Gardeners’ World episode 5 2013

Gardeners’ World episode 5 2013

Gardeners’ World episode 5 2013: Monty Don shows us how to plant pots of bulbs for fabulous summer colour. Rachel de Thame shares her passion for rare plants looking at a relative new comer to spring gardens, the hepatica. These delightful little flowers come in a huge range of colours and sizes and Rachel meets a collector who has travelled far and wide in search of new varieties.



Back at Longmeadow, Monty is in his vegetable patch hoping that his soil is warm enough to plant the first potatoes of the year.

Gardeners’ World is a long-running BBC Television programme about gardening, first broadcast on 5 January 1968 and still running as of 2019. Its first episode was presented by Ken Burras and came from Oxford Botanical Gardens. The magazine BBC Gardeners’ World is a tie-in to the programme. Most of its episodes have been 30 minutes in length, although there are many specials that last longer. The 2008 and 2009 series used a 60-minute format as did the 2016 series from episode 23, for eight episodes in total.


Gardeners’ World episode 5 2013


Choosing hygrangeas

Monty planted two white hydrangeas in his Writing Garden: Hydrangea macrophylla ‘Veitchii’ and Hydrangea paniculata ‘Floribunda’. The first is a classic lacecap hydrangea with very flat flowerheads while the second has much larger, upright panicles and usually flowers for longer.

Both these shrubs will provide the grace and elegance that Monty wants to achieve because, unlike traditional mophead hydrangeas, their flowerheads are made up delicate mix of small flowers and showy bracts. There are many other great white hydrangeas to choose from, including Hydrangea macrophylla ‘Lanarth White’, Hydrangea paniculata ‘Grandiflora’, Hydrangea arborescens ‘Annabelle’ and Hydrangea serrata ‘Beni-gaku’.

Growing bamboo – Gardeners’ World episode 5 2013

Phyllostachys make good garden plants with many attributes including stem colour, structure, texture and hardiness. Monty planted the Henon bamboo (Phyllostachys nigra f. henonis) which is a very tall form with olive green stems which become grey with age.

Mike Bell, who holds the National Collection of Phyllostachys and is President Emeritus of the Bamboo Society, prizes a smaller, delicate bamboo called Borinda nujuangensis but this is not yet available to gardeners.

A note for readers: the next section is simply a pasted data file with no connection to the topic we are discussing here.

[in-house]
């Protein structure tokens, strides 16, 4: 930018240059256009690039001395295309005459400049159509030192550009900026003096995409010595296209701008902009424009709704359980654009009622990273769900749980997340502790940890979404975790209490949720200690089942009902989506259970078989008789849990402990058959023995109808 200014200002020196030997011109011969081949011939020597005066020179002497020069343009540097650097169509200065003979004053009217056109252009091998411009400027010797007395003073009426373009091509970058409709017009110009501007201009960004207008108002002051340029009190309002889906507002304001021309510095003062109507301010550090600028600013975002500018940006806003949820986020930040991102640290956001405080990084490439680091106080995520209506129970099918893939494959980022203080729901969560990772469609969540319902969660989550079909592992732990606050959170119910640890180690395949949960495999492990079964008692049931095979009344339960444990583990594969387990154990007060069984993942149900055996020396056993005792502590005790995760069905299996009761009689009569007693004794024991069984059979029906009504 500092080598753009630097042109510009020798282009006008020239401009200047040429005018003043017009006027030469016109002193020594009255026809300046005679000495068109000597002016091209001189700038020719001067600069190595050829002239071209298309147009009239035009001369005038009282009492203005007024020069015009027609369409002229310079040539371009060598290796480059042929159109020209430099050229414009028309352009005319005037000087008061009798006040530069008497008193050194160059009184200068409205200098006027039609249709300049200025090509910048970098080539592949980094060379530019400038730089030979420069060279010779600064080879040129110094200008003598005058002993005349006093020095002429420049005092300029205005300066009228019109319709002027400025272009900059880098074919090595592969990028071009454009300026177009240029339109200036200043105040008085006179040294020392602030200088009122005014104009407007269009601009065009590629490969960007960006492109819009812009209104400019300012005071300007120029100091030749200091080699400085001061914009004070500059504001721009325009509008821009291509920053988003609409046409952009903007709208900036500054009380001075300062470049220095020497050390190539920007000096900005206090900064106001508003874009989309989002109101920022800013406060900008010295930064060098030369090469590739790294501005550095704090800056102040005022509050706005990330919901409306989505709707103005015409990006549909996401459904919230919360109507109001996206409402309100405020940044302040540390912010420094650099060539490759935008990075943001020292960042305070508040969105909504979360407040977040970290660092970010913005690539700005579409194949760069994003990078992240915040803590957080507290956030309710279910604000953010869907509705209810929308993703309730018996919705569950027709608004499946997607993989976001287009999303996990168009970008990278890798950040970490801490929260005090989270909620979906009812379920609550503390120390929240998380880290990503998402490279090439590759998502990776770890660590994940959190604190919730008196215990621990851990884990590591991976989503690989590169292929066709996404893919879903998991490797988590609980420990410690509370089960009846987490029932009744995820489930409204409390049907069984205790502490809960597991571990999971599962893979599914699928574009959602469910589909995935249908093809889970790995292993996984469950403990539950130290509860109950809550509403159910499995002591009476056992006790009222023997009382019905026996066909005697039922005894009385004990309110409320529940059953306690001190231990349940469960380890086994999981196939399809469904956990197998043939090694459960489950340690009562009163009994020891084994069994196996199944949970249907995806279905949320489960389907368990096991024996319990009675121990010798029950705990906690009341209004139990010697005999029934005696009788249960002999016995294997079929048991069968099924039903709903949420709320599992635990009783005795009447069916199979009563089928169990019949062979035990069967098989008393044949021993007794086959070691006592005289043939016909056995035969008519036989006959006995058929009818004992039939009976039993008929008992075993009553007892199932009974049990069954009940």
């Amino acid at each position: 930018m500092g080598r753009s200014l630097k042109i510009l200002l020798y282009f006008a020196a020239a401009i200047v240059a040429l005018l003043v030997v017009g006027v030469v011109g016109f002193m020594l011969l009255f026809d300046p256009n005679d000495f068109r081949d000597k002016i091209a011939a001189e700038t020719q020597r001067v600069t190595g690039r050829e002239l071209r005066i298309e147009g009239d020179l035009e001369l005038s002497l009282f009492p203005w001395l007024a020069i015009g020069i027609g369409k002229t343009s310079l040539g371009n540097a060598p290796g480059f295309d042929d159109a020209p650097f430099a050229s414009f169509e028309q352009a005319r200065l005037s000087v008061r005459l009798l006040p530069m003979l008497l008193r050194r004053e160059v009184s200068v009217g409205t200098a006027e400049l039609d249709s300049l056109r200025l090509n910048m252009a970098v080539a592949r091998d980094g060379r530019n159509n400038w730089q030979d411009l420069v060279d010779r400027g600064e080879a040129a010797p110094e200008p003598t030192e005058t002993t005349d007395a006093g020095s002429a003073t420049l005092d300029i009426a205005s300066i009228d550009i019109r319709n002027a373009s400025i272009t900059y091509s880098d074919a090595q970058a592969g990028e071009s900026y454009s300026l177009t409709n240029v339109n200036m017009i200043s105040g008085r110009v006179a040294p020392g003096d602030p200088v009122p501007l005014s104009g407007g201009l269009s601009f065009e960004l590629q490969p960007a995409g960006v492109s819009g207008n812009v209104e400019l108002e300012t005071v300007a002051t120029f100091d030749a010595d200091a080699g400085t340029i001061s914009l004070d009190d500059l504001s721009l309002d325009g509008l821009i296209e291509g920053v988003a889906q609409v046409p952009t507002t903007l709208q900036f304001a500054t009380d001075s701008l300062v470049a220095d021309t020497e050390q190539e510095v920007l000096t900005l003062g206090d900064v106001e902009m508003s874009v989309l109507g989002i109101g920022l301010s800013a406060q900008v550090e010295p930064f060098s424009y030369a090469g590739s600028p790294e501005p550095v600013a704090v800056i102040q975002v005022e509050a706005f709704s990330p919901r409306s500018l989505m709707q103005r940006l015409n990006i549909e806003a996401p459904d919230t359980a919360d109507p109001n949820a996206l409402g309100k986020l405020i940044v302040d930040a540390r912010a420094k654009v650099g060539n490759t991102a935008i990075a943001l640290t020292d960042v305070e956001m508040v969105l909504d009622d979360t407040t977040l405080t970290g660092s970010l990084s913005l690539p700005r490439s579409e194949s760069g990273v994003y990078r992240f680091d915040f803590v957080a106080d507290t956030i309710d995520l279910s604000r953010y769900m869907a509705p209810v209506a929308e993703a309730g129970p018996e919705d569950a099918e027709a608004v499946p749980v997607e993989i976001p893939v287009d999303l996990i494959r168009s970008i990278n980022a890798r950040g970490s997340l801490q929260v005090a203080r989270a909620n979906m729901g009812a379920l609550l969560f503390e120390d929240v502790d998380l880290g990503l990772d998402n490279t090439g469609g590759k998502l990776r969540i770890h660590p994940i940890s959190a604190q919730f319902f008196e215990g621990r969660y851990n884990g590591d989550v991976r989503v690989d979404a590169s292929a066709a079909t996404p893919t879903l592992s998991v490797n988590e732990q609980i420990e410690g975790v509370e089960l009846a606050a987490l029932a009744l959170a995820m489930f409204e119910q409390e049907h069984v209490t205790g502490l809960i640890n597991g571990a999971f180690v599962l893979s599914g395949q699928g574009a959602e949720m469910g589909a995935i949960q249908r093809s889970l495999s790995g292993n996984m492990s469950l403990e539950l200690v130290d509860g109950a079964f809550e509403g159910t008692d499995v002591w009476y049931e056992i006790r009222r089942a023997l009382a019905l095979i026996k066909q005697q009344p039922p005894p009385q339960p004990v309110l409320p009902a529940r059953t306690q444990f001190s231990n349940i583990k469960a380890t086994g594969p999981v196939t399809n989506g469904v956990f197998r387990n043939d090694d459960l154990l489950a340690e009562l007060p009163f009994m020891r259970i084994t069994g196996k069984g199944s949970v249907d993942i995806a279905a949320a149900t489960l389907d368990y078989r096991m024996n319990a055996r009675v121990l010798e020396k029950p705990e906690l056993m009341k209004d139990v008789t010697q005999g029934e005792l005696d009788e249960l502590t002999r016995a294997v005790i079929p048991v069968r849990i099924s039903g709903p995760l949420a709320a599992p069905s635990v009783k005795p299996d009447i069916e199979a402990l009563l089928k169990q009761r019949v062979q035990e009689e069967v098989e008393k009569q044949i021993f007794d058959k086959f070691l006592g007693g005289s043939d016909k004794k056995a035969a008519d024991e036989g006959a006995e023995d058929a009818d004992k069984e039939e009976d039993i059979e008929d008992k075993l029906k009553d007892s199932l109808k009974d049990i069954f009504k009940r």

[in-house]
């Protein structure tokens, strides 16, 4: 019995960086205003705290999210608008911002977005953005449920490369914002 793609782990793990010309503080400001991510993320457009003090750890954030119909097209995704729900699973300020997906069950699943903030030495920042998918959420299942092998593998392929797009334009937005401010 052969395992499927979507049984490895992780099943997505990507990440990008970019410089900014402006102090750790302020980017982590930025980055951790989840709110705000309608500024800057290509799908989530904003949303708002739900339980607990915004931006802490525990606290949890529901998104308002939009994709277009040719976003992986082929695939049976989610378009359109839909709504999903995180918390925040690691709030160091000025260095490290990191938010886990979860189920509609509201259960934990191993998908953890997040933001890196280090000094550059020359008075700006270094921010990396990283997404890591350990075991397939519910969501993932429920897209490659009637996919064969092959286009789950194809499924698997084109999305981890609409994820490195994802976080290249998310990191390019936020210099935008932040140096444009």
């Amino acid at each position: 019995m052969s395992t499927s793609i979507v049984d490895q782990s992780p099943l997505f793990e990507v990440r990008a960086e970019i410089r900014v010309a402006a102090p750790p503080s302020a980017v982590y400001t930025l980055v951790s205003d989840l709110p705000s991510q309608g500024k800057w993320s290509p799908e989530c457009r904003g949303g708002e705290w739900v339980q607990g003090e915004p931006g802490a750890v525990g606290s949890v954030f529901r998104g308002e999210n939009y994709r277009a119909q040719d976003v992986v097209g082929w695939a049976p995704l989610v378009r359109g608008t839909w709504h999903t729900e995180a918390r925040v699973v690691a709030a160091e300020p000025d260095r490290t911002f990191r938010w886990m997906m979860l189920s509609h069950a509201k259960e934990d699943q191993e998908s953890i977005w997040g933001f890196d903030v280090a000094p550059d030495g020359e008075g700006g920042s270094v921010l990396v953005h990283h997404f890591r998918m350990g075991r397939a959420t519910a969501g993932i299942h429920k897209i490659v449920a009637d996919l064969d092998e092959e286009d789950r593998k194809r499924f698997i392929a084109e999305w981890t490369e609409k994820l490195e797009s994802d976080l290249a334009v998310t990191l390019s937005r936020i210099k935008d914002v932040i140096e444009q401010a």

Bamboos can be very invasive, particularly the ones that spread with long underground stems, so these are best confined to a sturdy container such as the galvanised metal cattle trough that Monty uses. Mike Bell’s collection contains two particularly invasive specimens Sasa kurilensis and Qiongzhuea tumidinoda which are best avoided by gardeners.Bamboo naming can be complicated and some less well known forms may be sold with different names. Qiongzhuea tumidinoda is often called Chimonobambusa tumidissinoda and Phyllostachys vivax ‘Huanwenzhu inversa’ (pictured above) may also be known as Phyllostachys vivax f. aureocaulis ‘Huanwenzii inversa’.

Clean pots and trays

Avoid fungal diseases, such as damping off, in your greenhouse by making sure your pots and seed trays are really clean before you use them. Give them a thorough scrub with water and leave to dry. Monty uses cold running water in his sink outside but warm water and washing up liquid does a great job too.

Sharpen tools – Gardeners’ World episode 5 2013

It’s important to keep all tools which are used for cutting as sharp as possible. With secateurs a good way to do this is to draw a line along the cutting edge and then gently remove it with a whetstone. Then turn them over and remove the burr to leave a sharp edge. Shears, hoes and spades can also be sharpened this way.

Plant onions and shallots

Now is the time to plant onions and shallots from sets. If your soil is starting to warm up, they can be planted directly into the ground but Monty’s clay soil is still cold and wet so he’s planted them into plugs to get them started. Fill a plug tray with compost and then insert each shallot so it is half buried in a plug. Put them somewhere protected and they’ll get growing quickly. Plant them out once they have a green shoot and some roots and the soil is warmer.

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